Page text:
As human beings we have thinking as a distinction from other animals. Most of us clearly understand that our thinking sets us apart. And yet, few of us seem to understand that we have the ability to “think” in two radically different ways.
Most of our thinking is repetitive, regurgitated and anxiety-provoking. Did I lock the house? Why can’t I seem to I get to work on time? My hair looks like hell. What did he mean when he said . . . ? I don’t ever seem to be able to keep track of the money in the account. I don’t want to deal with my mother. I’m sick of . . . When will I get a handle on . . . ? Why can’t I . . . ? How am I doing? There I go again, me with my big mouth. I hate . . . I wish she would . . . Isn’t it ever going to be my turn?
And then, we have these wonderful, perhaps far too rare, moments of quiet mind. Without the clutter of regurgitated thinking, we suddenly have a brilliant idea. Maybe while taking a shower, hiking through the woods, watching the ocean or playing with the kids or grandkids. Handed to us straight from the Divine. Often eliciting excitement and peace at the same time.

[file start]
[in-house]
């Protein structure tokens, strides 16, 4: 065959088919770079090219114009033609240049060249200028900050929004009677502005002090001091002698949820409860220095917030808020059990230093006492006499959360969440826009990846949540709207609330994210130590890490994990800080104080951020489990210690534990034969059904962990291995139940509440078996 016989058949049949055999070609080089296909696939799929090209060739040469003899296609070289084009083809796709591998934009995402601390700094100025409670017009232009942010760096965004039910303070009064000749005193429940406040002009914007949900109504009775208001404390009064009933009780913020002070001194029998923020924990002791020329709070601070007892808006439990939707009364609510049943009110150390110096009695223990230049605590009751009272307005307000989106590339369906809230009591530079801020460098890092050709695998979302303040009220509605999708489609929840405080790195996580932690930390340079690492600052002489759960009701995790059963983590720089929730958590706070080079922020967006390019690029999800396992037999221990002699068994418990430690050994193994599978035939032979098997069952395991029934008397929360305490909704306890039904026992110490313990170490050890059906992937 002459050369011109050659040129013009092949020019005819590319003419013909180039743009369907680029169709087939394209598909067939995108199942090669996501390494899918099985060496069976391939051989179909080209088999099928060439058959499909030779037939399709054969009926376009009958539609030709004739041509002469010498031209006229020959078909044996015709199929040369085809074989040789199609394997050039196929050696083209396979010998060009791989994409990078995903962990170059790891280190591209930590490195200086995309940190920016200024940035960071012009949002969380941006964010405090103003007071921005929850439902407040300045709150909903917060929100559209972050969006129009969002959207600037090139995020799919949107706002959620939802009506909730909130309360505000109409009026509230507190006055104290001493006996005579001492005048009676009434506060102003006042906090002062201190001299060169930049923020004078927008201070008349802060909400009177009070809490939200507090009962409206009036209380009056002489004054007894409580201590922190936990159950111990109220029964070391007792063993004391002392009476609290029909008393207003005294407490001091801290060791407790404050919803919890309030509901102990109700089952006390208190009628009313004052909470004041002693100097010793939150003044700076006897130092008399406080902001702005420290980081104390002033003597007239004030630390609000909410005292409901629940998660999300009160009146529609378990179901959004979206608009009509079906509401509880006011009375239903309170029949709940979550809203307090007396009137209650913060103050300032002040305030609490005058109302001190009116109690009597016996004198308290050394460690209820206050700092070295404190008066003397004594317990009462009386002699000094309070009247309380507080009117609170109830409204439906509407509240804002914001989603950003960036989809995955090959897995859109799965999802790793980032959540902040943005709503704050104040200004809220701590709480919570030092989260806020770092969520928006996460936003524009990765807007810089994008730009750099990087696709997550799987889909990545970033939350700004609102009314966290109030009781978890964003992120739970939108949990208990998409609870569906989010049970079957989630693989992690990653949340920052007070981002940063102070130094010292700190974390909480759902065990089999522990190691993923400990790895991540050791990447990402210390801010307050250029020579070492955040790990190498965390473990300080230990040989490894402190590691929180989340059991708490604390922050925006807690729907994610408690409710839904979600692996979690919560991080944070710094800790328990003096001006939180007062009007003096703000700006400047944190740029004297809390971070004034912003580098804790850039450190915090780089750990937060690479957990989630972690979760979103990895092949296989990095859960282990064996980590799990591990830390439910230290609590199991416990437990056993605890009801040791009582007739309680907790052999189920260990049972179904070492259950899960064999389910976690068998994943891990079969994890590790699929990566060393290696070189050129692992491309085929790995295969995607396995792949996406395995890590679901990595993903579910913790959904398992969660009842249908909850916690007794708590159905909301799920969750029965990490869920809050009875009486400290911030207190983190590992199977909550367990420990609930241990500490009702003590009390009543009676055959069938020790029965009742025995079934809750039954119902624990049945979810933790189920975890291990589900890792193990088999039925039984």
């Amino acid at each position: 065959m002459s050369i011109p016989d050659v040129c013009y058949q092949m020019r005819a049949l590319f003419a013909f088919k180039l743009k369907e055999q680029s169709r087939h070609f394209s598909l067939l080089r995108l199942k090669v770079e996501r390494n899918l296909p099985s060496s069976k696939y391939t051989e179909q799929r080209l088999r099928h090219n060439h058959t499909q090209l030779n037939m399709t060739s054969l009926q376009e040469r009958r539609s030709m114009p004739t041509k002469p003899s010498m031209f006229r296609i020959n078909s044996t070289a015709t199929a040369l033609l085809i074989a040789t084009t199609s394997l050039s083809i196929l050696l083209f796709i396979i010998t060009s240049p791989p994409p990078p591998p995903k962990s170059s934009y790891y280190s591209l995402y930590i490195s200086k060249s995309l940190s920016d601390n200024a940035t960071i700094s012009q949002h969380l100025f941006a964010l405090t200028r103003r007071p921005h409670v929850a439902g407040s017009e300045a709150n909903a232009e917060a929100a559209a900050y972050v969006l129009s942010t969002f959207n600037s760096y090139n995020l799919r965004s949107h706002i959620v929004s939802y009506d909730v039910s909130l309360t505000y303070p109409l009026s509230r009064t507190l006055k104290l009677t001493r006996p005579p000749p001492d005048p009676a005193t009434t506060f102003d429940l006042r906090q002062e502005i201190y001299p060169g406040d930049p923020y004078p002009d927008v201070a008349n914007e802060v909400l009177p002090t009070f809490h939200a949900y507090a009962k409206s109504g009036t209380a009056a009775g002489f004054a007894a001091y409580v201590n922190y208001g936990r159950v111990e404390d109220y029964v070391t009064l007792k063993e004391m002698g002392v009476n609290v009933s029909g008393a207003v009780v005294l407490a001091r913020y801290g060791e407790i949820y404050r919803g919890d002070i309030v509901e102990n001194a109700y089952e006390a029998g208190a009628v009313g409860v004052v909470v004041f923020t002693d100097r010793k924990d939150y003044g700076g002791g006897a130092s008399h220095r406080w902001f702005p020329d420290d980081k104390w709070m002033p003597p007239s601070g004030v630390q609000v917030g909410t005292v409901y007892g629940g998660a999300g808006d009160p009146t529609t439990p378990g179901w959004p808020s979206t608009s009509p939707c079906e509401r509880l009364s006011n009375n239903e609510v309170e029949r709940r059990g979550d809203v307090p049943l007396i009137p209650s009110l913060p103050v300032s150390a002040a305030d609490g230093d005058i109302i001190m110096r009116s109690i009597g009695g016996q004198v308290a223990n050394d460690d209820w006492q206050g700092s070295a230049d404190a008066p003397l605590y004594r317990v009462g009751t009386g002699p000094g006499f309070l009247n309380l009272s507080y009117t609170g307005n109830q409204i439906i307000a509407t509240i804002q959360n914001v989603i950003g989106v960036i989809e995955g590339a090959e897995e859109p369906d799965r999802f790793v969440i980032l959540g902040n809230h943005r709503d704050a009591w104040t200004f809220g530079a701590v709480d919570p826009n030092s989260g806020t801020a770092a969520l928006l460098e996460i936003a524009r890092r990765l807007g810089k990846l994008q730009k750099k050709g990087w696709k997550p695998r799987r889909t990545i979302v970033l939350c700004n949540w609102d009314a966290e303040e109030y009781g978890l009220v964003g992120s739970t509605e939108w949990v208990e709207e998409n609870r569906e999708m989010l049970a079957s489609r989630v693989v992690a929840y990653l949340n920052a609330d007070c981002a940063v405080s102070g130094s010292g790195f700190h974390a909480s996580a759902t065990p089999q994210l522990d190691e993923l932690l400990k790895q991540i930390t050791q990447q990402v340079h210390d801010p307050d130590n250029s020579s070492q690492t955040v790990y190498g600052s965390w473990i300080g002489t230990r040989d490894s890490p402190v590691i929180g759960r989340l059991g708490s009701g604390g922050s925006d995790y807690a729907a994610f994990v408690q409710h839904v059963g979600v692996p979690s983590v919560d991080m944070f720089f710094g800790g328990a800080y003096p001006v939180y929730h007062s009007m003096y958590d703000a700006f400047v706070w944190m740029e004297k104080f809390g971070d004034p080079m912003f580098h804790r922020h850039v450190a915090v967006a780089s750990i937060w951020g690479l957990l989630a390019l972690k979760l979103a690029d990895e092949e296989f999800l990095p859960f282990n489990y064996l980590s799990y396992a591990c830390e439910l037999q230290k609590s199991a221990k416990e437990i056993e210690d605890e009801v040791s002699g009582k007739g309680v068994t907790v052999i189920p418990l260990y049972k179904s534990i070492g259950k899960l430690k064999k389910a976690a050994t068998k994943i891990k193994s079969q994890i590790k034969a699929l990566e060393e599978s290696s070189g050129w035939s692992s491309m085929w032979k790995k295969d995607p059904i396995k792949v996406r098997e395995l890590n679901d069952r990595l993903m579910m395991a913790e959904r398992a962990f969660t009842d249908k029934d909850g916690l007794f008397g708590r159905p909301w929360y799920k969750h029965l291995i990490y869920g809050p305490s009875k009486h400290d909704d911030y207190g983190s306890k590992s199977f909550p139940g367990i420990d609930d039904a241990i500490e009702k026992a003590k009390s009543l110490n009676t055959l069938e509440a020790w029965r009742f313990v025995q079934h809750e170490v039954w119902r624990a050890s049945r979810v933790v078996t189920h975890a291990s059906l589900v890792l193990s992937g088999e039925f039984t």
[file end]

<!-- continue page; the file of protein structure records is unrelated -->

Lest you start to notice regurgitated thinking and start judging yourself for it, simply notice that the judgment is also regurgitated thinking. And smile. Ah, to be human.
Awareness shifts everything. As we become aware of regurgitated thought, it tends to loosen its grip. Awareness helps us refrain from decision-making until our mind quiets. We also naturally tend to move toward more activities that create space for inspired thought.
More spaciousness in our head for inspired thought and less attention on regurgitated thought naturally conspire for a happier life . . .
(Excerpted from my forthcoming book, “Strong from Within: Simple perceptions and practices for returning to the joy of you”)